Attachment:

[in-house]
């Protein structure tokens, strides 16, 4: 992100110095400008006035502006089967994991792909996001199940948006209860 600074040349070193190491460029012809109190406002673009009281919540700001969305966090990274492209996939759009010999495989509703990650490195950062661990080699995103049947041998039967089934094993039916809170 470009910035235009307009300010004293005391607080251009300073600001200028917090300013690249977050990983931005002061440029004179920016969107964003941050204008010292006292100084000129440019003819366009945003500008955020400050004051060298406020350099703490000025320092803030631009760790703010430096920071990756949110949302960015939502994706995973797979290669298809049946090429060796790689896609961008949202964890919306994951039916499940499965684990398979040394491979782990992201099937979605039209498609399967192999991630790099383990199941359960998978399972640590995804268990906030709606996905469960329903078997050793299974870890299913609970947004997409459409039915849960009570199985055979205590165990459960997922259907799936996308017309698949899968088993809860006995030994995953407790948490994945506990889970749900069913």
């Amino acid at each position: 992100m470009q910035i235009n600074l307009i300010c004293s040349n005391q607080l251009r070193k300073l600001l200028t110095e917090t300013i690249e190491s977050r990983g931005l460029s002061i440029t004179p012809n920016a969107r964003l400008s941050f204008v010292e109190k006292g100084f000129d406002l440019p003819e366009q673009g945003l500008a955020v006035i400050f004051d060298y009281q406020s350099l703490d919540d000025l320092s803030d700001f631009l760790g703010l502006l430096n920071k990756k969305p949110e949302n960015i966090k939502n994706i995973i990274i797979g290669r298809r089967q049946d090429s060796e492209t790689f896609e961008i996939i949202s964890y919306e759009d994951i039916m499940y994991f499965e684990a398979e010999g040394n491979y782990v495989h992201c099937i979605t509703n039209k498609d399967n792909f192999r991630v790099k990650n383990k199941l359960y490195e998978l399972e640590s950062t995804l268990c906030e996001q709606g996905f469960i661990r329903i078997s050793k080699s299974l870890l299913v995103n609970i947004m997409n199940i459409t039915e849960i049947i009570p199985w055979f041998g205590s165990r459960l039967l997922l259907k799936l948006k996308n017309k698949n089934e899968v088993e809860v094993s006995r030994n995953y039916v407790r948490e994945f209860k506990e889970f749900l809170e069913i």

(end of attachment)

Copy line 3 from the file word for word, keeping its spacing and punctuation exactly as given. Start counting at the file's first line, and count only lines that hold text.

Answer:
């Amino acid at each position: 992100m470009q910035i235009n600074l307009i300010c004293s040349n005391q607080l251009r070193k300073l600001l200028t110095e917090t300013i690249e190491s977050r990983g931005l460029s002061i440029t004179p012809n920016a969107r964003l400008s941050f204008v010292e109190k006292g100084f000129d406002l440019p003819e366009q673009g945003l500008a955020v006035i400050f004051d060298y009281q406020s350099l703490d919540d000025l320092s803030d700001f631009l760790g703010l502006l430096n920071k990756k969305p949110e949302n960015i966090k939502n994706i995973i990274i797979g290669r298809r089967q049946d090429s060796e492209t790689f896609e961008i996939i949202s964890y919306e759009d994951i039916m499940y994991f499965e684990a398979e010999g040394n491979y782990v495989h992201c099937i979605t509703n039209k498609d399967n792909f192999r991630v790099k990650n383990k199941l359960y490195e998978l399972e640590s950062t995804l268990c906030e996001q709606g996905f469960i661990r329903i078997s050793k080699s299974l870890l299913v995103n609970i947004m997409n199940i459409t039915e849960i049947i009570p199985w055979f041998g205590s165990r459960l039967l997922l259907k799936l948006k996308n017309k698949n089934e899968v088993e809860v094993s006995r030994n995953y039916v407790r948490e994945f209860k506990e889970f749900l809170e069913i």